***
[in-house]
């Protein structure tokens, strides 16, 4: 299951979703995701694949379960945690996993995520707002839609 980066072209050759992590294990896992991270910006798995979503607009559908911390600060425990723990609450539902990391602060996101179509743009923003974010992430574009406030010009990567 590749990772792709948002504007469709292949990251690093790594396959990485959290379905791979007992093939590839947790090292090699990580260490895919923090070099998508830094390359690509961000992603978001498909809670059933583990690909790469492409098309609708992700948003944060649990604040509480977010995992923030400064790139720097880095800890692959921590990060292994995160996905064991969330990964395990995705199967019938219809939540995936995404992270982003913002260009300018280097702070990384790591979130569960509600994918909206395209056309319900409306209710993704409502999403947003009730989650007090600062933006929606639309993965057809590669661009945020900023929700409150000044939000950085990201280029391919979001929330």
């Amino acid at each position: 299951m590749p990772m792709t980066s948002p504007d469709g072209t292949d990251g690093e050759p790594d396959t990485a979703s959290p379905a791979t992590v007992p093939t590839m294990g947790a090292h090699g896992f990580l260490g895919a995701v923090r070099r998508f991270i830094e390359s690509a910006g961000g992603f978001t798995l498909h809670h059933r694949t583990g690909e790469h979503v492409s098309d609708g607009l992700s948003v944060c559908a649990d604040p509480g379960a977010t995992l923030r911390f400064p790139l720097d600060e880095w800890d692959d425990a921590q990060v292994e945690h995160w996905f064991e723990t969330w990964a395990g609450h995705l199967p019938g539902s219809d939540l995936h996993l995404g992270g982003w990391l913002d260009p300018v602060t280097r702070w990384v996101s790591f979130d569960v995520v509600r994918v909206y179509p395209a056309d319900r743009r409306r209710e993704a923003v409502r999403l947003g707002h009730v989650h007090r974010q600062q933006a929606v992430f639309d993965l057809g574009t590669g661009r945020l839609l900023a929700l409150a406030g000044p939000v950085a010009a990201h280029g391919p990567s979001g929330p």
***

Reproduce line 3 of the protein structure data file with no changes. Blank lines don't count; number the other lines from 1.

């Amino acid at each position: 299951m590749p990772m792709t980066s948002p504007d469709g072209t292949d990251g690093e050759p790594d396959t990485a979703s959290p379905a791979t992590v007992p093939t590839m294990g947790a090292h090699g896992f990580l260490g895919a995701v923090r070099r998508f991270i830094e390359s690509a910006g961000g992603f978001t798995l498909h809670h059933r694949t583990g690909e790469h979503v492409s098309d609708g607009l992700s948003v944060c559908a649990d604040p509480g379960a977010t995992l923030r911390f400064p790139l720097d600060e880095w800890d692959d425990a921590q990060v292994e945690h995160w996905f064991e723990t969330w990964a395990g609450h995705l199967p019938g539902s219809d939540l995936h996993l995404g992270g982003w990391l913002d260009p300018v602060t280097r702070w990384v996101s790591f979130d569960v995520v509600r994918v909206y179509p395209a056309d319900r743009r409306r209710e993704a923003v409502r999403l947003g707002h009730v989650h007090r974010q600062q933006a929606v992430f639309d993965l057809g574009t590669g661009r945020l839609l900023a929700l409150a406030g000044p939000v950085a010009a990201h280029g391919p990567s979001g929330p």